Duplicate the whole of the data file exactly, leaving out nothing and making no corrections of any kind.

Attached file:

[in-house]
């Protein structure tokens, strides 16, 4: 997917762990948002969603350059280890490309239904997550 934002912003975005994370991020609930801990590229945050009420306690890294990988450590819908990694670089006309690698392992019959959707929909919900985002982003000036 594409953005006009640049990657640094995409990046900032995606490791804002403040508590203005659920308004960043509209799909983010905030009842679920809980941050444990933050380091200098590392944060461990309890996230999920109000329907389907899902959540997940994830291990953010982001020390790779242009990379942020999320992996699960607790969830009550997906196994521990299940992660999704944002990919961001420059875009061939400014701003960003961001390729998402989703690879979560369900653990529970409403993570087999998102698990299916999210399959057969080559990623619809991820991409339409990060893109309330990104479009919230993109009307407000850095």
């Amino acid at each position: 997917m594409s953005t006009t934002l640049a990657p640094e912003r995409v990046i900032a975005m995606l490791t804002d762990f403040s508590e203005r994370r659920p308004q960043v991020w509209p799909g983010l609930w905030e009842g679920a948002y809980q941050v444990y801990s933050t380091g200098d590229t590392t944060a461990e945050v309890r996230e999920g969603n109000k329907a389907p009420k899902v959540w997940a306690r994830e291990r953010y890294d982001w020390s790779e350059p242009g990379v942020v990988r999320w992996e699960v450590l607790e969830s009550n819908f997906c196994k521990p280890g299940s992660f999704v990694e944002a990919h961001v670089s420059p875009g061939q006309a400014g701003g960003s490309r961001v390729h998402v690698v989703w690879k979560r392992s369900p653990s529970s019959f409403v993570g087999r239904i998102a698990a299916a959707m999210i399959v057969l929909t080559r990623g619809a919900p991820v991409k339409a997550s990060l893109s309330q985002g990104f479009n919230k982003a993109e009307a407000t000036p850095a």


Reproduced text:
[in-house]
């Protein structure tokens, strides 16, 4: 997917762990948002969603350059280890490309239904997550 934002912003975005994370991020609930801990590229945050009420306690890294990988450590819908990694670089006309690698392992019959959707929909919900985002982003000036 594409953005006009640049990657640094995409990046900032995606490791804002403040508590203005659920308004960043509209799909983010905030009842679920809980941050444990933050380091200098590392944060461990309890996230999920109000329907389907899902959540997940994830291990953010982001020390790779242009990379942020999320992996699960607790969830009550997906196994521990299940992660999704944002990919961001420059875009061939400014701003960003961001390729998402989703690879979560369900653990529970409403993570087999998102698990299916999210399959057969080559990623619809991820991409339409990060893109309330990104479009919230993109009307407000850095």
């Amino acid at each position: 997917m594409s953005t006009t934002l640049a990657p640094e912003r995409v990046i900032a975005m995606l490791t804002d762990f403040s508590e203005r994370r659920p308004q960043v991020w509209p799909g983010l609930w905030e009842g679920a948002y809980q941050v444990y801990s933050t380091g200098d590229t590392t944060a461990e945050v309890r996230e999920g969603n109000k329907a389907p009420k899902v959540w997940a306690r994830e291990r953010y890294d982001w020390s790779e350059p242009g990379v942020v990988r999320w992996e699960v450590l607790e969830s009550n819908f997906c196994k521990p280890g299940s992660f999704v990694e944002a990919h961001v670089s420059p875009g061939q006309a400014g701003g960003s490309r961001v390729h998402v690698v989703w690879k979560r392992s369900p653990s529970s019959f409403v993570g087999r239904i998102a698990a299916a959707m999210i399959v057969l929909t080559r990623g619809a919900p991820v991409k339409a997550s990060l893109s309330q985002g990104f479009n919230k982003a993109e009307a407000t000036p850095a």